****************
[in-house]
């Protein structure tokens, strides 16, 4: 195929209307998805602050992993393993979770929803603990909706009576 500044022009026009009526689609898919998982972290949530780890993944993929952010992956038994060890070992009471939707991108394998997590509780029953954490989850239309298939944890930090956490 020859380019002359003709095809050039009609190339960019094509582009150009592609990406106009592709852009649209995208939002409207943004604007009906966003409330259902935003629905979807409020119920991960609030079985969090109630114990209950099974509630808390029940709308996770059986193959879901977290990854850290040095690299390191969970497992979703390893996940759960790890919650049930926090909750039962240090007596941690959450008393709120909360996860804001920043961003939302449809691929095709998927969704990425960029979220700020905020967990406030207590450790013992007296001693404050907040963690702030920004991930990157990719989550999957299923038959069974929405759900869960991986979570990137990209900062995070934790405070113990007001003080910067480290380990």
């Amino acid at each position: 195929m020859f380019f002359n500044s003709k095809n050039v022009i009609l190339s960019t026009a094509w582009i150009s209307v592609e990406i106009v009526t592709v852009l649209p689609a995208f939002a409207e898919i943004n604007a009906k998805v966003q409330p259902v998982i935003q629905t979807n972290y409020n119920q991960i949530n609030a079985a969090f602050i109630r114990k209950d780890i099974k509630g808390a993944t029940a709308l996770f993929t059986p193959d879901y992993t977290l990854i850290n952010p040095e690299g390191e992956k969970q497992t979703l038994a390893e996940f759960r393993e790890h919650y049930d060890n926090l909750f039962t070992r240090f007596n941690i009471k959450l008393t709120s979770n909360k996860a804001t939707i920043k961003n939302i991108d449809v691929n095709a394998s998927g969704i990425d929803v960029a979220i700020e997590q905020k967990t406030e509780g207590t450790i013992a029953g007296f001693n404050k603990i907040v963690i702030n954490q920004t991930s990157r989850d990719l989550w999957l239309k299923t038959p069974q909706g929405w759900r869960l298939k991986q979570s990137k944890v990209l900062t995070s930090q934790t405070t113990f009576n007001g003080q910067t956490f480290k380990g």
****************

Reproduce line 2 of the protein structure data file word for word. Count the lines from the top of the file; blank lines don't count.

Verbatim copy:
């Protein structure tokens, strides 16, 4: 195929209307998805602050992993393993979770929803603990909706009576 500044022009026009009526689609898919998982972290949530780890993944993929952010992956038994060890070992009471939707991108394998997590509780029953954490989850239309298939944890930090956490 020859380019002359003709095809050039009609190339960019094509582009150009592609990406106009592709852009649209995208939002409207943004604007009906966003409330259902935003629905979807409020119920991960609030079985969090109630114990209950099974509630808390029940709308996770059986193959879901977290990854850290040095690299390191969970497992979703390893996940759960790890919650049930926090909750039962240090007596941690959450008393709120909360996860804001920043961003939302449809691929095709998927969704990425960029979220700020905020967990406030207590450790013992007296001693404050907040963690702030920004991930990157990719989550999957299923038959069974929405759900869960991986979570990137990209900062995070934790405070113990007001003080910067480290380990």